Model-View-Controller. It is also widely used architecture.
Here, the application is divided into three main logical
components: the model, the view and the controller.
• View: The top layer is where the end-user
communicates with the application through clicking
buttons, typing details, accessing camera, selecting radio
button, uploading songs, etc. This layer is responsible for
displaying all data or a portion of data to user based on the
requirement of the application. This layer also acts as a
bridge between the user and application itself.
• Controller: This middle layer of the application
contains the business logic, and the main functionality of the
application. As soon as the user interacts with the
application, the response is processed in this layer. From
log-in to casting vote, all the functions that run in
background belong to this layer. This mainly consists of all
the functions and sending output to view layer
• Model: This layer is responsible for maintaining the
user’s data. Relational Database MySQL is used for storing
user data.
then smart contracts are where all the business logic that
transacts with that data lives. Smart contracts represent a
covenant or agreement, In our application its is an
agreement that user’s vote will count, others vote will be
counted only once and the candidates with highest vote will
be declared the winner.
Step first to build our application is installing all the
dependencies and then writing our contract and deploying it
to the blockchain successfully. To create the contract
declare the smart contract with the "contract" keyword,
followed by the contract name. Next, we declare a state
variable that will store the value of the candidate name.
State variables allow us to write data to the blockchain
constructor is called whenever we deploy the contract. Fig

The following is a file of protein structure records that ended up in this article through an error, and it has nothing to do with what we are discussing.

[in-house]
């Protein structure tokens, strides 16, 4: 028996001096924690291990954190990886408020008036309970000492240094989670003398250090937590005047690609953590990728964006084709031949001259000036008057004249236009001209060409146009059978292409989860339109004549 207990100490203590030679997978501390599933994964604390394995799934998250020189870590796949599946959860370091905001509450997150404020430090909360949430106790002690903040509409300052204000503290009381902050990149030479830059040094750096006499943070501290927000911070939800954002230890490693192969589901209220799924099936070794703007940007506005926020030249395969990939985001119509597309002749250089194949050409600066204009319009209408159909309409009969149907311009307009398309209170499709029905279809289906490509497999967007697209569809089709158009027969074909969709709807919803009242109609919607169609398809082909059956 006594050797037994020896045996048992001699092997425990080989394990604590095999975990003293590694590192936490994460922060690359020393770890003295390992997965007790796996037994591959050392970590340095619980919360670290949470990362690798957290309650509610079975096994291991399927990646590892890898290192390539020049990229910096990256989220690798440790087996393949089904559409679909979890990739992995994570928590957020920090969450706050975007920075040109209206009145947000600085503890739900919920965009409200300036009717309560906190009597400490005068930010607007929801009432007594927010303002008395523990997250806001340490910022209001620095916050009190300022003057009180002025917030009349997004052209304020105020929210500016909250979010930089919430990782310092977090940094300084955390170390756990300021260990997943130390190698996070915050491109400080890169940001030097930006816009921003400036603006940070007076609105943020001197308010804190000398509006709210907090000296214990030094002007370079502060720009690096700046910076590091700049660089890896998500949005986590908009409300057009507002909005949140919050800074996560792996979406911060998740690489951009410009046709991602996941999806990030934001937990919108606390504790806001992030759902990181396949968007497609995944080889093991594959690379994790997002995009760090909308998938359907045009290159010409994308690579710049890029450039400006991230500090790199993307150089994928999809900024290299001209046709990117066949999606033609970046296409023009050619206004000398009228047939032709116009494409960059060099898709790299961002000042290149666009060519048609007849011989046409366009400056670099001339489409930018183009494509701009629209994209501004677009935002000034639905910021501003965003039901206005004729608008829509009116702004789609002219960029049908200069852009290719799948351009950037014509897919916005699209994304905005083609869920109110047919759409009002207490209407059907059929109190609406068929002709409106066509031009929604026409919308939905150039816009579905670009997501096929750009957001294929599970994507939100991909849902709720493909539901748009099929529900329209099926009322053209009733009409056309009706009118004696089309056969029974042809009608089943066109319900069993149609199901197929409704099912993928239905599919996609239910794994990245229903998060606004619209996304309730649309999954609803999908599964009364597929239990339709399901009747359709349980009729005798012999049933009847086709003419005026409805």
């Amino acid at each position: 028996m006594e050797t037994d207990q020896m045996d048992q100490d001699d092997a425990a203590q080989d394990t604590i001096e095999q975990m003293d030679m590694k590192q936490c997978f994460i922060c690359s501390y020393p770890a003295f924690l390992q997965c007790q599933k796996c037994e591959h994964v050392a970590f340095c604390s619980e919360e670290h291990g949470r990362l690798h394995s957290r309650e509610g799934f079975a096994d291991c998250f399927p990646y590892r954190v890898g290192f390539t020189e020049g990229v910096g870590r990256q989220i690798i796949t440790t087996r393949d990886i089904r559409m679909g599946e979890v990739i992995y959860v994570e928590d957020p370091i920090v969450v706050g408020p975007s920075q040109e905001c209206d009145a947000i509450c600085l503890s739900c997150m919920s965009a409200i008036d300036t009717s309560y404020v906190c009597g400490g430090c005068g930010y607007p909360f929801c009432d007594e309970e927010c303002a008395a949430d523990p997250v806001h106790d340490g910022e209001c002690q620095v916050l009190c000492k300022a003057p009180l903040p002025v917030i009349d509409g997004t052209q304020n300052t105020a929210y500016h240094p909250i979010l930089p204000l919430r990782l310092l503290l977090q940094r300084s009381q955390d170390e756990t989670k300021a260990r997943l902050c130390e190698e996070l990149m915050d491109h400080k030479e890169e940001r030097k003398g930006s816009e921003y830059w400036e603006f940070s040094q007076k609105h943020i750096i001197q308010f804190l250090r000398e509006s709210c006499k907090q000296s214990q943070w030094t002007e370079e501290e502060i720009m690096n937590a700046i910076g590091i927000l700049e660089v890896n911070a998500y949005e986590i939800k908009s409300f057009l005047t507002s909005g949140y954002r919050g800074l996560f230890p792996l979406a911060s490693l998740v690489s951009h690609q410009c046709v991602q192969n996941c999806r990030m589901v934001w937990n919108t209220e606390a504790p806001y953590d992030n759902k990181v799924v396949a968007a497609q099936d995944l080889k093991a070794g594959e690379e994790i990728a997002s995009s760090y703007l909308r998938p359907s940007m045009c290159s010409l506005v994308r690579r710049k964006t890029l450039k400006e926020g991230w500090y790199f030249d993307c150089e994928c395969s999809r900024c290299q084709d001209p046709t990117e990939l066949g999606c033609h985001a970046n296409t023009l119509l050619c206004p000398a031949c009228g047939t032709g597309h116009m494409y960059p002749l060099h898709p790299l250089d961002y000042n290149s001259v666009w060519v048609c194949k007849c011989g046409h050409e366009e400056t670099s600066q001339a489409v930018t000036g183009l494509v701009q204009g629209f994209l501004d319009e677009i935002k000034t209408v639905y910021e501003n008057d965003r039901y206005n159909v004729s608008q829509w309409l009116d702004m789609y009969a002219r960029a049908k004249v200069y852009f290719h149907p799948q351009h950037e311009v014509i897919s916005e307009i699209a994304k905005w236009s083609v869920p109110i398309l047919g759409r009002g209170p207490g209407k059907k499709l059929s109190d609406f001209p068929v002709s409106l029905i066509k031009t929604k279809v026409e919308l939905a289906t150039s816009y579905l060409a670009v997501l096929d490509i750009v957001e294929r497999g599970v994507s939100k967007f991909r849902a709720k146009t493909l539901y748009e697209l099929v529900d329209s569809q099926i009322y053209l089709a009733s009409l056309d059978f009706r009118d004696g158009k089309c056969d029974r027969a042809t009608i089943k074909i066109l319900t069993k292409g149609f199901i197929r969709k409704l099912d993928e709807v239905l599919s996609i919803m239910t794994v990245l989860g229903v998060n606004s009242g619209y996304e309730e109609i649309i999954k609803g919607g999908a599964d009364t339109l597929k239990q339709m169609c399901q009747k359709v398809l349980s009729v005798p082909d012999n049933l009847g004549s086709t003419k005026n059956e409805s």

– 5 shows the structure, variable and contract declaration .
contract Election {
// Model a Candidate
struct Candidate {
uint id;
string name;
uint voteCount;
constructor () public {
addCandidate("candidate 1 ");
addCandidate("candidate 2 ");
Fig 5 – Code block to define struct variable and contract
We have specified that struct candidate has an id of
unsigned integer type, name of string type, and the vote
count of unsigned integer type. To store these structs we use
solidity mapping which is like associative array or a hash,
that associates key-value pairs.
mapping(uint => Candidate) public candidates;
here the key to mapping is unsigned integer and value is
Candidate structure type and mapping’s visibility is set to
public so as to get a getter function.
Figure-4 MVC architecture
In our application for a user to vote he/she needs an
account with a wallet address and some Ether, Ethereum’s
cryptocurrency. After connecting to the network they cast
their vote and pay a small transaction fee to write their vote
to the blockchain. This transaction fee is called as “gas” in
our application which can be related to some coins. This
transaction fee “gas” is awarded to the miner-node of the
network after he completes the transaction. It’s important to
note that voting on the blockchain costs us some Ether but
seeing the list of candidates is free, because writing to
blockchain costs but reading data from the blockchain is
To code our application Ethereum blockchain allows us to
execute code with Ethereum Virtual machine (EVM) on
blockchain with smart contract. In our application Smart
contracts are responsible of reading and writing data to the
blockchain as well as executing the logic. Smart contracts
are written in programming language called Solidity. If the
public ledger represents database layer of the blockchain,
The complete contract code contains mapping, function
to add candidates and smart contract called contract election
contract Election
// Model a Candidate
struct Candidate {
uint id;
string name;
uint voteCount;
// Read/write candidates
mapping(uint => Candidate) public
// Store Candidates Count
uint public candidatesCount;
function Election () public {
addCandidate("Candidate 1");
addCandidate("Candidate 2");
(This work is licensed under a Creative Commons Attribution 4.0 International License.)
Published by :
International Journal of Engineering Research & Technology (IJERT)
ISSN: 2278-0181
Vol. 9 Issue 07, July-2020
_name) private {
candidatesCount ++;
_name, 0);
// require a valid candidate
require(_candidateId > 0 && _candidateId <=
// record that voter has voted
voters[msg.sender] = true;
// update candidate vote Count
candidates[_candidateId].voteCount ++;
Fig. 6. Code block of complete contract code
After creating the server side application we created client
side application that will talk to our smart contract. we
created our front-end with java script and HTML. To make
our system more secure we have included one more unique
feature other than unique id and password is the OTP(one
time password) feature. We request users to enter their
mobile no on which otp is send and then the system verifies
the user.
After creating the webpage we need to log in to the
blockchain. To connect to blockchain we need to import one
of the accounts from ganache- One of the dependencies